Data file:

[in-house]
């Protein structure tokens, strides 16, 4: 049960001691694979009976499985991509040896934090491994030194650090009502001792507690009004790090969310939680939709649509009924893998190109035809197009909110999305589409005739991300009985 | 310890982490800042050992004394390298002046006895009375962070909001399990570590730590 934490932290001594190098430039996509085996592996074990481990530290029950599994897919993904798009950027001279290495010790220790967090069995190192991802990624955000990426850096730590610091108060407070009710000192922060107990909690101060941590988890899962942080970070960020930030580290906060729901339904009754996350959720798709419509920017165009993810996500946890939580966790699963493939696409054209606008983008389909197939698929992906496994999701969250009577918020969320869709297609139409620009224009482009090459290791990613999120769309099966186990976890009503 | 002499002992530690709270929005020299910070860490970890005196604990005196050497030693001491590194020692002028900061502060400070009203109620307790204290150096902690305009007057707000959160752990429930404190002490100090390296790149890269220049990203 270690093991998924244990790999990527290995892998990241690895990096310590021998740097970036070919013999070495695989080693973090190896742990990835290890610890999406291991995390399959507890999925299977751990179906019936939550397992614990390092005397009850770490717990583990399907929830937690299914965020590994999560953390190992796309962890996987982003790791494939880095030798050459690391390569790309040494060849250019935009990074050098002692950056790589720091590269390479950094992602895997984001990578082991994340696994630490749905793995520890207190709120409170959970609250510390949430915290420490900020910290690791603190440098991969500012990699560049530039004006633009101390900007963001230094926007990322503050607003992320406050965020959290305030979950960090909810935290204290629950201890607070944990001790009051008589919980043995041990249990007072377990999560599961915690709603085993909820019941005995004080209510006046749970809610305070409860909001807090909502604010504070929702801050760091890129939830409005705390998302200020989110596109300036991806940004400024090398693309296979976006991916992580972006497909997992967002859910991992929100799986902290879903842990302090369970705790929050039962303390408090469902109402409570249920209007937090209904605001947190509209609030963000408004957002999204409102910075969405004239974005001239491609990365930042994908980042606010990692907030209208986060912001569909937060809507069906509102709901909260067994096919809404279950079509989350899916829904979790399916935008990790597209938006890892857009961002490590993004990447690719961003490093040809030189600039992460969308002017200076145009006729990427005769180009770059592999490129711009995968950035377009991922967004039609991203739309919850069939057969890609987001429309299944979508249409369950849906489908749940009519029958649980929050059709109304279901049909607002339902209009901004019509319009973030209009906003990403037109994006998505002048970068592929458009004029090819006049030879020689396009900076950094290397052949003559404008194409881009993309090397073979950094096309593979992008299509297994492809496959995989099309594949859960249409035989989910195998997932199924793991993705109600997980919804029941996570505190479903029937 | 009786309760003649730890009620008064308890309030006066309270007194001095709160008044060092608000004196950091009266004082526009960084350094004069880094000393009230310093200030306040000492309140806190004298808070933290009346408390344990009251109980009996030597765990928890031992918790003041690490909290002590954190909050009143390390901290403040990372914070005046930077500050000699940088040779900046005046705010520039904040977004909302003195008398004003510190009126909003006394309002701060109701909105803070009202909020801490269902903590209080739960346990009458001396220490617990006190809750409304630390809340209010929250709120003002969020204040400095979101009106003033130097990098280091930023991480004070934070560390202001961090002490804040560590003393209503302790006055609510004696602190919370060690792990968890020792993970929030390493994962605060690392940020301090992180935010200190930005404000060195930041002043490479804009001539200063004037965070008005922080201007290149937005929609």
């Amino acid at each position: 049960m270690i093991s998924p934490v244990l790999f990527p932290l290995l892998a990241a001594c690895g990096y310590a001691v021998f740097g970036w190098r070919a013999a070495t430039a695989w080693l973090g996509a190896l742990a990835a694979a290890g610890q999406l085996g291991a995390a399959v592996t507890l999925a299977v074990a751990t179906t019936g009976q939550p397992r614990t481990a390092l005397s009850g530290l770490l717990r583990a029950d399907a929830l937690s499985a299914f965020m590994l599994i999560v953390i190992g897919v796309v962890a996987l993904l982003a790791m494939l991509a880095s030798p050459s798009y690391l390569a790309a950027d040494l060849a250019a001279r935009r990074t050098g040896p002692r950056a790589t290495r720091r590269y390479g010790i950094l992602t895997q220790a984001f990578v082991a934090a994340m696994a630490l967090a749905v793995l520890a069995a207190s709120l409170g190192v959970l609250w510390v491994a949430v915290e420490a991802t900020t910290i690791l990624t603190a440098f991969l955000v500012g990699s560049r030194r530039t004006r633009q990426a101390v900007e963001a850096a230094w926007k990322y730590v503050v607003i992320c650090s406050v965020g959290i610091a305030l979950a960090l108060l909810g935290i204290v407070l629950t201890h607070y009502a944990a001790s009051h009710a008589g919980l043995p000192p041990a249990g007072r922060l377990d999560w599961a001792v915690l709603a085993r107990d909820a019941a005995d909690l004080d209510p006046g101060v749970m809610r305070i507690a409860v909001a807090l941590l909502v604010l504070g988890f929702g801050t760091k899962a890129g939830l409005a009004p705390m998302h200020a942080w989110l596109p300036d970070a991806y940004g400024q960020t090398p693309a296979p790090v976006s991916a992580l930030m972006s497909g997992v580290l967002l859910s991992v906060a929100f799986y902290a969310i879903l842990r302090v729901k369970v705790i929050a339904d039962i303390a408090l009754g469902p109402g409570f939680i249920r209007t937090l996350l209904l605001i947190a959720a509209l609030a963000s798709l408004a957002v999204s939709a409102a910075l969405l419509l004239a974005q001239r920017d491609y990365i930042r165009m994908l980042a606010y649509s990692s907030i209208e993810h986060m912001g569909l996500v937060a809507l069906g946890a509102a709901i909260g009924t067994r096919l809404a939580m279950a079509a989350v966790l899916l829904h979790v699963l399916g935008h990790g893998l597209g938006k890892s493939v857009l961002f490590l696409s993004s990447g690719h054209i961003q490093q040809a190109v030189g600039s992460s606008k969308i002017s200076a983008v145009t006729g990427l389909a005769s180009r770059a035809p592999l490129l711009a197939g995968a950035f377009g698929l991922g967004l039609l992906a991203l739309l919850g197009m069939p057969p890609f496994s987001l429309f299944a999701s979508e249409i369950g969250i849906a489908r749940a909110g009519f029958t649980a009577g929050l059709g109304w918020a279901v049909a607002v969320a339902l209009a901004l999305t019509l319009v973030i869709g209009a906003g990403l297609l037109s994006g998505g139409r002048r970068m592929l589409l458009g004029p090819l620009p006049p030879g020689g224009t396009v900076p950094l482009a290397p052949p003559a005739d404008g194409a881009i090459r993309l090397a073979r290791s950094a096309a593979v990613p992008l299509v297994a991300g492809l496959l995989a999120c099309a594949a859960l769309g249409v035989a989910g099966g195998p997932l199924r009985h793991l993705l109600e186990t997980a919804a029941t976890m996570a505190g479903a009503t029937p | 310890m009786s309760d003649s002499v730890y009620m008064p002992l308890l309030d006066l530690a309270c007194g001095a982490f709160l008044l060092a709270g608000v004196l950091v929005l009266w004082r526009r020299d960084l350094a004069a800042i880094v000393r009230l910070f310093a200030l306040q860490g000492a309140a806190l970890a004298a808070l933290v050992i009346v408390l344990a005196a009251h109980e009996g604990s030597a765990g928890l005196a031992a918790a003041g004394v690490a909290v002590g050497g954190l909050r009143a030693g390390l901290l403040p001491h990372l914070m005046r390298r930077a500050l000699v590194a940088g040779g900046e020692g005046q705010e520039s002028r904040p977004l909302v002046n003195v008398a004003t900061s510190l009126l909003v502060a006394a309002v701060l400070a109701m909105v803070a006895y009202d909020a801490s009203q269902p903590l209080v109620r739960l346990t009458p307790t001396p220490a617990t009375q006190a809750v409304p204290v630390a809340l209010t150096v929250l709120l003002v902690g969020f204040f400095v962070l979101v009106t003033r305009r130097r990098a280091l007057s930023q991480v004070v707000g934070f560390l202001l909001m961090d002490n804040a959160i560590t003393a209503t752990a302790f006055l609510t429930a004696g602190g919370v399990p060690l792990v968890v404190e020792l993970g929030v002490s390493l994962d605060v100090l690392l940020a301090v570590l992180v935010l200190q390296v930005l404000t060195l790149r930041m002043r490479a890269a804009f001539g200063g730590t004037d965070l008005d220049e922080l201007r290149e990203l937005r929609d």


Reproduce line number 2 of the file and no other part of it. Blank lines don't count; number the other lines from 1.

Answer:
């Protein structure tokens, strides 16, 4: 049960001691694979009976499985991509040896934090491994030194650090009502001792507690009004790090969310939680939709649509009924893998190109035809197009909110999305589409005739991300009985 | 310890982490800042050992004394390298002046006895009375962070909001399990570590730590 934490932290001594190098430039996509085996592996074990481990530290029950599994897919993904798009950027001279290495010790220790967090069995190192991802990624955000990426850096730590610091108060407070009710000192922060107990909690101060941590988890899962942080970070960020930030580290906060729901339904009754996350959720798709419509920017165009993810996500946890939580966790699963493939696409054209606008983008389909197939698929992906496994999701969250009577918020969320869709297609139409620009224009482009090459290791990613999120769309099966186990976890009503 | 002499002992530690709270929005020299910070860490970890005196604990005196050497030693001491590194020692002028900061502060400070009203109620307790204290150096902690305009007057707000959160752990429930404190002490100090390296790149890269220049990203 270690093991998924244990790999990527290995892998990241690895990096310590021998740097970036070919013999070495695989080693973090190896742990990835290890610890999406291991995390399959507890999925299977751990179906019936939550397992614990390092005397009850770490717990583990399907929830937690299914965020590994999560953390190992796309962890996987982003790791494939880095030798050459690391390569790309040494060849250019935009990074050098002692950056790589720091590269390479950094992602895997984001990578082991994340696994630490749905793995520890207190709120409170959970609250510390949430915290420490900020910290690791603190440098991969500012990699560049530039004006633009101390900007963001230094926007990322503050607003992320406050965020959290305030979950960090909810935290204290629950201890607070944990001790009051008589919980043995041990249990007072377990999560599961915690709603085993909820019941005995004080209510006046749970809610305070409860909001807090909502604010504070929702801050760091890129939830409005705390998302200020989110596109300036991806940004400024090398693309296979976006991916992580972006497909997992967002859910991992929100799986902290879903842990302090369970705790929050039962303390408090469902109402409570249920209007937090209904605001947190509209609030963000408004957002999204409102910075969405004239974005001239491609990365930042994908980042606010990692907030209208986060912001569909937060809507069906509102709901909260067994096919809404279950079509989350899916829904979790399916935008990790597209938006890892857009961002490590993004990447690719961003490093040809030189600039992460969308002017200076145009006729990427005769180009770059592999490129711009995968950035377009991922967004039609991203739309919850069939057969890609987001429309299944979508249409369950849906489908749940009519029958649980929050059709109304279901049909607002339902209009901004019509319009973030209009906003990403037109994006998505002048970068592929458009004029090819006049030879020689396009900076950094290397052949003559404008194409881009993309090397073979950094096309593979992008299509297994492809496959995989099309594949859960249409035989989910195998997932199924793991993705109600997980919804029941996570505190479903029937 | 009786309760003649730890009620008064308890309030006066309270007194001095709160008044060092608000004196950091009266004082526009960084350094004069880094000393009230310093200030306040000492309140806190004298808070933290009346408390344990009251109980009996030597765990928890031992918790003041690490909290002590954190909050009143390390901290403040990372914070005046930077500050000699940088040779900046005046705010520039904040977004909302003195008398004003510190009126909003006394309002701060109701909105803070009202909020801490269902903590209080739960346990009458001396220490617990006190809750409304630390809340209010929250709120003002969020204040400095979101009106003033130097990098280091930023991480004070934070560390202001961090002490804040560590003393209503302790006055609510004696602190919370060690792990968890020792993970929030390493994962605060690392940020301090992180935010200190930005404000060195930041002043490479804009001539200063004037965070008005922080201007290149937005929609």